Recruiting executives and professionals into small town companies is a challenge. Even if the company is prepared to pay generous relocation costs (A good package might cost $70,000 to $100,000), the candidate may not be able to make the relocation fit the rest of his or her life. The reason is obvious.
The recruiting process treats employees as if they were isolated entities. Nothing could be further from reality. They are connected to networks of individuals and their networks: spouses, children, older parents, siblings, friends, communities… who are affected by their professional choices. Most of these networks are geography dependent: spouses have local jobs and friends, children have their school, friends and local sports teams and elderly parents may have a network of friends and doctors on which they depend. Everyone has a local network of preferred resources that might or might not be available in a small town. When candidates consider a job opportunity, they have to consider the impact of all these actors in their life. Even if the company is generous, if the spouse has to give up his or her income, the net outcome may be a loss. And if things don’t work out, the incoming employee will pay the price a second time on the way out. This is where a small town company is at a disadvantage as it often cannot find local candidates who can accept the position without unduly disturbing their network.
The solution is not only simple, but easy to implement: create a second company office in a bigger city. Executives and professionals can be recruited in the local market of the second office and work there or at the small town location. The size of the city of the second office will make it easier to attract talent than in the home town.
How to make it work
Think long term. Build more than an outpost, build your future headquarters but do it progressively. Use natural turnover to shift positions to the new location. Make it clear to existing employees that at no point will they be forced to relocate, but give them the option. If they understand that the future headquarters and professional opportunities lie in the bigger city, they might decide to build their own lives there. This is an evolution, not a drastic change. The original location can continue in parallel indefinitely, offering its low cost benefits in the supply chain and back office of the company.
The first person to recruit he bigger city might be the easiest to have in a remote location: the Sales leader. No office required until more employees are recruited in this location, at which time shared offices offer a flexible and affordable solution.
While you might find Sales leaders eager to work remotely, you should not settle for their location by default. The choice of the second location should be deliberate. It should be easy to access from the current location as employees should travel between the two frequently: aim for no more than half a day’s drive or direct flights from the nearest airport. The cost of living of the two towns should not be too far from each other for salary parity and to facilitate transfer of employees from one location to the other.
Other business criteria should also be considered. Is the company far from its industry’s center of gravity? Creating a second office there could give access to the relevant talent. Since this might become the headquarters in the future, local business laws, taxes and incentives also deserve consideration. Future geographic expansion within the U.S. might also point to a more central location as a 3 hour time difference does not facilitate communication. In this case, the half day limit on travel time might be relaxed.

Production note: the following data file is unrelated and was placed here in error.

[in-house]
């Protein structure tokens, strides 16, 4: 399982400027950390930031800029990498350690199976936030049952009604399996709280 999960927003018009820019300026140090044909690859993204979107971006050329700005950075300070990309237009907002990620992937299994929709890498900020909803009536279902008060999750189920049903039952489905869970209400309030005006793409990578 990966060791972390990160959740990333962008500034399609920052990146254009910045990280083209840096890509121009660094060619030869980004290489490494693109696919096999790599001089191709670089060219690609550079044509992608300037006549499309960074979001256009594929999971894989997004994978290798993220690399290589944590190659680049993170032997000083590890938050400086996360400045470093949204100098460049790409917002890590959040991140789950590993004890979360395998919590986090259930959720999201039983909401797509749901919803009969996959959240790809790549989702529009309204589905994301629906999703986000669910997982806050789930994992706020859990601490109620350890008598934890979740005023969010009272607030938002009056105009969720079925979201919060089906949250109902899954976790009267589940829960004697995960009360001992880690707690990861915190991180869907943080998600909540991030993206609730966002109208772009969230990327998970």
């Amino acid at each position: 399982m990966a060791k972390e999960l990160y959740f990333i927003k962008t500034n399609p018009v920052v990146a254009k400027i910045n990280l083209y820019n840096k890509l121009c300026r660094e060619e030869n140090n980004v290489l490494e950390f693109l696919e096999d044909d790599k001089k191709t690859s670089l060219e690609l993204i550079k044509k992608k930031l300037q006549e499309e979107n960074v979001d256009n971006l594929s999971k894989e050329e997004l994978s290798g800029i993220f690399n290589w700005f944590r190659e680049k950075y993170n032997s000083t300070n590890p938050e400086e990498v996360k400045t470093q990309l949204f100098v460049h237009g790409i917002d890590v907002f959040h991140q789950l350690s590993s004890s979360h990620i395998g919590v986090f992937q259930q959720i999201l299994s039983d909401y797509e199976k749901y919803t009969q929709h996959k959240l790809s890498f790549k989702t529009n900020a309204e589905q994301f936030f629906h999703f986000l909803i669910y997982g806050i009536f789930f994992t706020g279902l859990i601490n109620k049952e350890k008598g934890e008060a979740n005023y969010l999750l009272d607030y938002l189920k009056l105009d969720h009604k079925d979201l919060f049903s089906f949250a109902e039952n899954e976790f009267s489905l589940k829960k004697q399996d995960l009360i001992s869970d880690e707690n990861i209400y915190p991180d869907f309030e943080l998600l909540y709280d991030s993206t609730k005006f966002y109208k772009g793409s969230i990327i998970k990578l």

Strategic partnerships, joint ventures and potential future sale of the business when the owner wants to exit might also be a consideration. In all these cases, location in the same town as the other party could remove subtle hurdles.
When is it time for a second location?
An ideal time is when the company starts building the executive team I described in my previous post. It can be sooner, though. It could start with the recruitment of a technical manager critical to the business and continue with the buildup of his team.
One benefit of having a presence in a larger city is the flow of fresh ideas. In a small town, employees tend to be stable or circulate among a limited pool of employers. This keeps the company out of the flow of external ideas. Being in a bigger city drives more ideas your way, ideas for improvement and growth, and prevents falling behind the rest of the industry. The ideas come in through new hires, professional networks and sales people from potential vendors.
There is certainly a cost associated with having a second location. 80% of companies are started where their owner lives. A small town’s low cost of living and stable and cheap work force can be important assets at the start. But farther down the road, they can become a drag on growth. The savings afforded by this set up are borrowings from the future. Delaying the start of the second office can become as costly as compounded interests and late payment penalties. The method outlined above is the least costly approach. It not only facilitates the recruitment of executives, but of middle managers and professionals as well. Is it time for your company to think about a second location?